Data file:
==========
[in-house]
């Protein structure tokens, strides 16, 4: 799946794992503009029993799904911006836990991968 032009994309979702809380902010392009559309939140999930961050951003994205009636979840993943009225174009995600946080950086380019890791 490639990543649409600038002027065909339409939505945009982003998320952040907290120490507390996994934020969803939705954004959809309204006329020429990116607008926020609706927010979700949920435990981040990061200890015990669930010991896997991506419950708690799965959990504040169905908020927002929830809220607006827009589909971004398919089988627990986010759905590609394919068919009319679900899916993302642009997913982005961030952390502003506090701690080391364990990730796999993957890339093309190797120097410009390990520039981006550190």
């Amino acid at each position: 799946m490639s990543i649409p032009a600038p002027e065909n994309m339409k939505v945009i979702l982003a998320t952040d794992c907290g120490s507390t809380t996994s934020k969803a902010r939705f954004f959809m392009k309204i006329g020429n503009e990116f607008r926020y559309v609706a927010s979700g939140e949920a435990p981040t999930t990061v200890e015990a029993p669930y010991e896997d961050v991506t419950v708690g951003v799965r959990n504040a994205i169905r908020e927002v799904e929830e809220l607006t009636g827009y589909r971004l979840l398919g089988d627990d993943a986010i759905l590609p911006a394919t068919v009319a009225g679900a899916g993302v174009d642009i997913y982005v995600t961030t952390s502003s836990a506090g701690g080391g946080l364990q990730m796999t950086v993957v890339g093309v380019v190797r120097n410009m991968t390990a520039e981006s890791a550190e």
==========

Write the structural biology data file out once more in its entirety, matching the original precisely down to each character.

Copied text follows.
[in-house]
């Protein structure tokens, strides 16, 4: 799946794992503009029993799904911006836990991968 032009994309979702809380902010392009559309939140999930961050951003994205009636979840993943009225174009995600946080950086380019890791 490639990543649409600038002027065909339409939505945009982003998320952040907290120490507390996994934020969803939705954004959809309204006329020429990116607008926020609706927010979700949920435990981040990061200890015990669930010991896997991506419950708690799965959990504040169905908020927002929830809220607006827009589909971004398919089988627990986010759905590609394919068919009319679900899916993302642009997913982005961030952390502003506090701690080391364990990730796999993957890339093309190797120097410009390990520039981006550190």
């Amino acid at each position: 799946m490639s990543i649409p032009a600038p002027e065909n994309m339409k939505v945009i979702l982003a998320t952040d794992c907290g120490s507390t809380t996994s934020k969803a902010r939705f954004f959809m392009k309204i006329g020429n503009e990116f607008r926020y559309v609706a927010s979700g939140e949920a435990p981040t999930t990061v200890e015990a029993p669930y010991e896997d961050v991506t419950v708690g951003v799965r959990n504040a994205i169905r908020e927002v799904e929830e809220l607006t009636g827009y589909r971004l979840l398919g089988d627990d993943a986010i759905l590609p911006a394919t068919v009319a009225g679900a899916g993302v174009d642009i997913y982005v995600t961030t952390s502003s836990a506090g701690g080391g946080l364990q990730m796999t950086v993957v890339g093309v380019v190797r120097n410009m991968t390990a520039e981006s890791a550190e």